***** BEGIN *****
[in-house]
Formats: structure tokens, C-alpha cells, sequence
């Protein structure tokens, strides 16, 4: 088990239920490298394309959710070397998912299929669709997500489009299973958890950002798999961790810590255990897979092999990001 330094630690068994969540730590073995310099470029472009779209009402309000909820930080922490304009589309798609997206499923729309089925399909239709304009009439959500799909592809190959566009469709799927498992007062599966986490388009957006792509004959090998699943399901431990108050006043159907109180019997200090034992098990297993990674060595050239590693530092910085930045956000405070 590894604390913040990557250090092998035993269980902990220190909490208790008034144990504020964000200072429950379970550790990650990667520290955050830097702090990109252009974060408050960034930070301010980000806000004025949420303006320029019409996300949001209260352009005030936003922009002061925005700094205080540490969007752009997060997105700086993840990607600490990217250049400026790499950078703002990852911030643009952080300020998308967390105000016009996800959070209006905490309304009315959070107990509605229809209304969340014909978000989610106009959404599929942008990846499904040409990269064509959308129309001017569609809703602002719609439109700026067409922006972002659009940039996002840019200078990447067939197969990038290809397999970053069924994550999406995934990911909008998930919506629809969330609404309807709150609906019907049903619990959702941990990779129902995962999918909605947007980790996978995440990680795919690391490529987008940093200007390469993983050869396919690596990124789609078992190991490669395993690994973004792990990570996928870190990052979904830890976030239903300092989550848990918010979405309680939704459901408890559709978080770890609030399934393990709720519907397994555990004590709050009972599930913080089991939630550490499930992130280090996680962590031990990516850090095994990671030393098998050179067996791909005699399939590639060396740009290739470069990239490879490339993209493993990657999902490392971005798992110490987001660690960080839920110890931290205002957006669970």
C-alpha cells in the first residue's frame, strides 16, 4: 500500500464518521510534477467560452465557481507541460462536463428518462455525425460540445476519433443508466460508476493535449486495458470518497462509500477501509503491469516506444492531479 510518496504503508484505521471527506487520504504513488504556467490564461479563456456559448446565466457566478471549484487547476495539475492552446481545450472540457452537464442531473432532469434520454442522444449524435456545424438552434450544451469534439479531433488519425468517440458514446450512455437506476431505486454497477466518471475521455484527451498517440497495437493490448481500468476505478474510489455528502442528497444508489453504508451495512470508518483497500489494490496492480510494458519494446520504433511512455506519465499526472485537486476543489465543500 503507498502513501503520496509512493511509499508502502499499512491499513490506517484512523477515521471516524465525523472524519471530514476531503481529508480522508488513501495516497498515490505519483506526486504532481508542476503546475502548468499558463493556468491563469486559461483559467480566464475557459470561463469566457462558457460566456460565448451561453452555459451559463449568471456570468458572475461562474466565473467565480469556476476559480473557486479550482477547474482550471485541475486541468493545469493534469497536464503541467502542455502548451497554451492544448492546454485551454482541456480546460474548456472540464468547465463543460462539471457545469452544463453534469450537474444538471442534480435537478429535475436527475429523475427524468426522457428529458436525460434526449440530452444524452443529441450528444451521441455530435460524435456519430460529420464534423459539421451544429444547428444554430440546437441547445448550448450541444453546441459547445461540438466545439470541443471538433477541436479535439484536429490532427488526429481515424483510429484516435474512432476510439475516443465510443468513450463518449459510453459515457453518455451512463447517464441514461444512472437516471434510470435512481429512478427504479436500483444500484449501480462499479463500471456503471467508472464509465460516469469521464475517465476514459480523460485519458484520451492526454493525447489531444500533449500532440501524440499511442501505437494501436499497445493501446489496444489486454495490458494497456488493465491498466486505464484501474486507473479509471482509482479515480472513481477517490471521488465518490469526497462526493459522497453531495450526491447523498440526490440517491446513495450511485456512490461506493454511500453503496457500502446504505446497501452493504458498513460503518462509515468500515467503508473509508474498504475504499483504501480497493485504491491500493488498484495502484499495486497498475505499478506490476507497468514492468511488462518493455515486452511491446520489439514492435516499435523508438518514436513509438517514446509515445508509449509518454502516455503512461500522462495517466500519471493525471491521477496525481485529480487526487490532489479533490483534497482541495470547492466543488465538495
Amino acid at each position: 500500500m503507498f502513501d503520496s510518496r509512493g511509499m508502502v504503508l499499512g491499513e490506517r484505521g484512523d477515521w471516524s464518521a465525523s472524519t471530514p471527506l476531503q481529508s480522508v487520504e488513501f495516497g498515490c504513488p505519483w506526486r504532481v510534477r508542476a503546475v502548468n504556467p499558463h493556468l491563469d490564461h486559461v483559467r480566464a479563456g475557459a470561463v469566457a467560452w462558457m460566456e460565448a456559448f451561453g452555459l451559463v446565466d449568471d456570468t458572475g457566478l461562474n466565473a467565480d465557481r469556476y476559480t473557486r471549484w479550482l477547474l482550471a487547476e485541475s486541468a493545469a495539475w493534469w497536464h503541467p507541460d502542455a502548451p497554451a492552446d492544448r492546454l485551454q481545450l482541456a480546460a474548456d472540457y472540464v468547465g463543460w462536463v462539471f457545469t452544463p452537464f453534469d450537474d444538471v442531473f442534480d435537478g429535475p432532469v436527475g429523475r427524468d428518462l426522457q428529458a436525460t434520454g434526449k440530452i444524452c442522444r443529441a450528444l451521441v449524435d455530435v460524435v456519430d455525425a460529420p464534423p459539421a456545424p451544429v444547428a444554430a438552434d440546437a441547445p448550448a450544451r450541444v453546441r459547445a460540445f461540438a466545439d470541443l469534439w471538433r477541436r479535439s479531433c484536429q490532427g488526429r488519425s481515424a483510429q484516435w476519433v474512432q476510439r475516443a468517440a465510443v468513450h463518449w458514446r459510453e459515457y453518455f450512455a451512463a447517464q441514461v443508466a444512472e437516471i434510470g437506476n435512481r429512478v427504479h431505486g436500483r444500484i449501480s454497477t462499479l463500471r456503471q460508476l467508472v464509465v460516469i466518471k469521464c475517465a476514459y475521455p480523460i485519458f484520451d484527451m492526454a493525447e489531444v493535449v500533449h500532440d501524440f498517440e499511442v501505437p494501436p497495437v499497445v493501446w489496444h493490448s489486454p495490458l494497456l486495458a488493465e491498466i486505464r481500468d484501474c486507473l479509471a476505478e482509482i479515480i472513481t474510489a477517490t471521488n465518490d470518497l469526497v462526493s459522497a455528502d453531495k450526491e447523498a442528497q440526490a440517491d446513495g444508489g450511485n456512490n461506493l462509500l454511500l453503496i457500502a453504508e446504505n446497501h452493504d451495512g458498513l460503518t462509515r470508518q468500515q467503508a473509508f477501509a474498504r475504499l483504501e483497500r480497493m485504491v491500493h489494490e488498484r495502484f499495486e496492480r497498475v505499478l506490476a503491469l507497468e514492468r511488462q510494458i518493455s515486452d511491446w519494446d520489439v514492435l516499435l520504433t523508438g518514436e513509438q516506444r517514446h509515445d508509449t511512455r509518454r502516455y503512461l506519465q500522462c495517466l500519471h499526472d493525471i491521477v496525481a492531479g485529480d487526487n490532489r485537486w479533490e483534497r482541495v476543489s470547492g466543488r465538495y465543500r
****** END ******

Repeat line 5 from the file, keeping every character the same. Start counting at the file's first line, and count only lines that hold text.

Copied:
Amino acid at each position: 500500500m503507498f502513501d503520496s510518496r509512493g511509499m508502502v504503508l499499512g491499513e490506517r484505521g484512523d477515521w471516524s464518521a465525523s472524519t471530514p471527506l476531503q481529508s480522508v487520504e488513501f495516497g498515490c504513488p505519483w506526486r504532481v510534477r508542476a503546475v502548468n504556467p499558463h493556468l491563469d490564461h486559461v483559467r480566464a479563456g475557459a470561463v469566457a467560452w462558457m460566456e460565448a456559448f451561453g452555459l451559463v446565466d449568471d456570468t458572475g457566478l461562474n466565473a467565480d465557481r469556476y476559480t473557486r471549484w479550482l477547474l482550471a487547476e485541475s486541468a493545469a495539475w493534469w497536464h503541467p507541460d502542455a502548451p497554451a492552446d492544448r492546454l485551454q481545450l482541456a480546460a474548456d472540457y472540464v468547465g463543460w462536463v462539471f457545469t452544463p452537464f453534469d450537474d444538471v442531473f442534480d435537478g429535475p432532469v436527475g429523475r427524468d428518462l426522457q428529458a436525460t434520454g434526449k440530452i444524452c442522444r443529441a450528444l451521441v449524435d455530435v460524435v456519430d455525425a460529420p464534423p459539421a456545424p451544429v444547428a444554430a438552434d440546437a441547445p448550448a450544451r450541444v453546441r459547445a460540445f461540438a466545439d470541443l469534439w471538433r477541436r479535439s479531433c484536429q490532427g488526429r488519425s481515424a483510429q484516435w476519433v474512432q476510439r475516443a468517440a465510443v468513450h463518449w458514446r459510453e459515457y453518455f450512455a451512463a447517464q441514461v443508466a444512472e437516471i434510470g437506476n435512481r429512478v427504479h431505486g436500483r444500484i449501480s454497477t462499479l463500471r456503471q460508476l467508472v464509465v460516469i466518471k469521464c475517465a476514459y475521455p480523460i485519458f484520451d484527451m492526454a493525447e489531444v493535449v500533449h500532440d501524440f498517440e499511442v501505437p494501436p497495437v499497445v493501446w489496444h493490448s489486454p495490458l494497456l486495458a488493465e491498466i486505464r481500468d484501474c486507473l479509471a476505478e482509482i479515480i472513481t474510489a477517490t471521488n465518490d470518497l469526497v462526493s459522497a455528502d453531495k450526491e447523498a442528497q440526490a440517491d446513495g444508489g450511485n456512490n461506493l462509500l454511500l453503496i457500502a453504508e446504505n446497501h452493504d451495512g458498513l460503518t462509515r470508518q468500515q467503508a473509508f477501509a474498504r475504499l483504501e483497500r480497493m485504491v491500493h489494490e488498484r495502484f499495486e496492480r497498475v505499478l506490476a503491469l507497468e514492468r511488462q510494458i518493455s515486452d511491446w519494446d520489439v514492435l516499435l520504433t523508438g518514436e513509438q516506444r517514446h509515445d508509449t511512455r509518454r502516455y503512461l506519465q500522462c495517466l500519471h499526472d493525471i491521477v496525481a492531479g485529480d487526487n490532489r485537486w479533490e483534497r482541495v476543489s470547492g466543488r465538495y465543500r